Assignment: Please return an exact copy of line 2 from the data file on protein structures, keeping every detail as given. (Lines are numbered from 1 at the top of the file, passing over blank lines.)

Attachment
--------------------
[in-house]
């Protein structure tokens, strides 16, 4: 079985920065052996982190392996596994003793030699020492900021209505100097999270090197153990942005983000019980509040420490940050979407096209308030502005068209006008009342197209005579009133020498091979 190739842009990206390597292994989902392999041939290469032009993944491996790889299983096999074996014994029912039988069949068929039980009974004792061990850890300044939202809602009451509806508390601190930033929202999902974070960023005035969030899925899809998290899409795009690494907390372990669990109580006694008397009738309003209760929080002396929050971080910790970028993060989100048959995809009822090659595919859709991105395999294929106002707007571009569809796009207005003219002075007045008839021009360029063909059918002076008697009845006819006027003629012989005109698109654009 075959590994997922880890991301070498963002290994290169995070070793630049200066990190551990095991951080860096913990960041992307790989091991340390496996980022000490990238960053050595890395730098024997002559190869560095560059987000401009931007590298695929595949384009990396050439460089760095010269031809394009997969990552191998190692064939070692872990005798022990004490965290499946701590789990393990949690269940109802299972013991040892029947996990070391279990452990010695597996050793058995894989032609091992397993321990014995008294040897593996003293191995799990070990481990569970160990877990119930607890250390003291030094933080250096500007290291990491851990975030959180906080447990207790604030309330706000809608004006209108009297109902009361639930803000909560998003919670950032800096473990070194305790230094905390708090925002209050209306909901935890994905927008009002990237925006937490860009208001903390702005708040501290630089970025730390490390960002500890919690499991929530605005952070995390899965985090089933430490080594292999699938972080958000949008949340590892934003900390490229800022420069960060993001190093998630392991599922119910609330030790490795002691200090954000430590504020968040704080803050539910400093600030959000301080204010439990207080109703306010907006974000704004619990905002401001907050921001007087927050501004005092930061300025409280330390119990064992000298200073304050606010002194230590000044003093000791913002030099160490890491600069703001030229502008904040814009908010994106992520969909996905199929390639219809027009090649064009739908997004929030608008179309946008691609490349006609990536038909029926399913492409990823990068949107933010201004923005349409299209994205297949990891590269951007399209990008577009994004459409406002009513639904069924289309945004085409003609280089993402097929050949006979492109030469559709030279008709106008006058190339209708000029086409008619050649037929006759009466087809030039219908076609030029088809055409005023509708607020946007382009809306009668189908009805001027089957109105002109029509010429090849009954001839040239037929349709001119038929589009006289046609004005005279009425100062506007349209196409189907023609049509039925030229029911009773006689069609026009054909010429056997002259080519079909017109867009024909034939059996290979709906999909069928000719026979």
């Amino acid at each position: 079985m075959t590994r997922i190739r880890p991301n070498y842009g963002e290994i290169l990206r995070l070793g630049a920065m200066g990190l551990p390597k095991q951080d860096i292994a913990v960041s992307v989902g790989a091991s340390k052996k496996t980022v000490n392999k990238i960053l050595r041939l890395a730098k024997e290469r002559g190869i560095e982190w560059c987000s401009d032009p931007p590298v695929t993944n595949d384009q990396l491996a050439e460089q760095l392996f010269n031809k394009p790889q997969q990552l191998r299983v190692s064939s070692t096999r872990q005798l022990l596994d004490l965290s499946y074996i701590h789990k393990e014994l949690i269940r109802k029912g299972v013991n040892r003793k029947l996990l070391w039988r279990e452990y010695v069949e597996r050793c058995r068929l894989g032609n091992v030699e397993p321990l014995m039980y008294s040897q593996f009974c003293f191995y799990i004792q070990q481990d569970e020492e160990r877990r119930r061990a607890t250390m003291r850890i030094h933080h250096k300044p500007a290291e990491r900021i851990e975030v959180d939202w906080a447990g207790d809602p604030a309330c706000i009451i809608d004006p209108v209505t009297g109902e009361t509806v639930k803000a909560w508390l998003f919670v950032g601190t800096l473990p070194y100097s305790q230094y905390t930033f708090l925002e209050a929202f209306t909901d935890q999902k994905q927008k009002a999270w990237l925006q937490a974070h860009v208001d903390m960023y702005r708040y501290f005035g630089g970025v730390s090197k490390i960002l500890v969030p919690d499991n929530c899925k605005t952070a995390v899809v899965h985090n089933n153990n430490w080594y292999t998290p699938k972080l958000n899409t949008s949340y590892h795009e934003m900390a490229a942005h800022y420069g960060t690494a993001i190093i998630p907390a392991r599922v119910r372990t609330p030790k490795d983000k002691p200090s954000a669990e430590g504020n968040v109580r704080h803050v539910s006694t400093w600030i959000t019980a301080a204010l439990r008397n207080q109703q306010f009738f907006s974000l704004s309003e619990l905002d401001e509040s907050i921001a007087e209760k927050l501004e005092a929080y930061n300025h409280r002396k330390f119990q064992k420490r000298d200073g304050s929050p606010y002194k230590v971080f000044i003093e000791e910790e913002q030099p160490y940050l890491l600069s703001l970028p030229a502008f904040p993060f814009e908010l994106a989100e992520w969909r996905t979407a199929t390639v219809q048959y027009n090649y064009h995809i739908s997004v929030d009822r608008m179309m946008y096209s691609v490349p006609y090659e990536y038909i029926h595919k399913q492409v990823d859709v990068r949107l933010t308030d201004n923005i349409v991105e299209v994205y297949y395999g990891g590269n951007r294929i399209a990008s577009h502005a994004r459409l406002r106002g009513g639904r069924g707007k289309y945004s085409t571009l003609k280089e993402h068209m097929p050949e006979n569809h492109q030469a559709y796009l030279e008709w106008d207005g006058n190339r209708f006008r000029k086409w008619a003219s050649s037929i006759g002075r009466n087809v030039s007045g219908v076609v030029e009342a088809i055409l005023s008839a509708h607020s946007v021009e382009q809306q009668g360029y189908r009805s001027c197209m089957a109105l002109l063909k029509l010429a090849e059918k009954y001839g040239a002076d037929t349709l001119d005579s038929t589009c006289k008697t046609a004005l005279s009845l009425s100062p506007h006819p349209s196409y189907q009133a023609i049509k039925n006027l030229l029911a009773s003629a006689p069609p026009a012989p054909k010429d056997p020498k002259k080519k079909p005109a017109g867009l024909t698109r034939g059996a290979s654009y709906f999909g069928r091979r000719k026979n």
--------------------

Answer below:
């Protein structure tokens, strides 16, 4: 079985920065052996982190392996596994003793030699020492900021209505100097999270090197153990942005983000019980509040420490940050979407096209308030502005068209006008009342197209005579009133020498091979 190739842009990206390597292994989902392999041939290469032009993944491996790889299983096999074996014994029912039988069949068929039980009974004792061990850890300044939202809602009451509806508390601190930033929202999902974070960023005035969030899925899809998290899409795009690494907390372990669990109580006694008397009738309003209760929080002396929050971080910790970028993060989100048959995809009822090659595919859709991105395999294929106002707007571009569809796009207005003219002075007045008839021009360029063909059918002076008697009845006819006027003629012989005109698109654009 075959590994997922880890991301070498963002290994290169995070070793630049200066990190551990095991951080860096913990960041992307790989091991340390496996980022000490990238960053050595890395730098024997002559190869560095560059987000401009931007590298695929595949384009990396050439460089760095010269031809394009997969990552191998190692064939070692872990005798022990004490965290499946701590789990393990949690269940109802299972013991040892029947996990070391279990452990010695597996050793058995894989032609091992397993321990014995008294040897593996003293191995799990070990481990569970160990877990119930607890250390003291030094933080250096500007290291990491851990975030959180906080447990207790604030309330706000809608004006209108009297109902009361639930803000909560998003919670950032800096473990070194305790230094905390708090925002209050209306909901935890994905927008009002990237925006937490860009208001903390702005708040501290630089970025730390490390960002500890919690499991929530605005952070995390899965985090089933430490080594292999699938972080958000949008949340590892934003900390490229800022420069960060993001190093998630392991599922119910609330030790490795002691200090954000430590504020968040704080803050539910400093600030959000301080204010439990207080109703306010907006974000704004619990905002401001907050921001007087927050501004005092930061300025409280330390119990064992000298200073304050606010002194230590000044003093000791913002030099160490890491600069703001030229502008904040814009908010994106992520969909996905199929390639219809027009090649064009739908997004929030608008179309946008691609490349006609990536038909029926399913492409990823990068949107933010201004923005349409299209994205297949990891590269951007399209990008577009994004459409406002009513639904069924289309945004085409003609280089993402097929050949006979492109030469559709030279008709106008006058190339209708000029086409008619050649037929006759009466087809030039219908076609030029088809055409005023509708607020946007382009809306009668189908009805001027089957109105002109029509010429090849009954001839040239037929349709001119038929589009006289046609004005005279009425100062506007349209196409189907023609049509039925030229029911009773006689069609026009054909010429056997002259080519079909017109867009024909034939059996290979709906999909069928000719026979």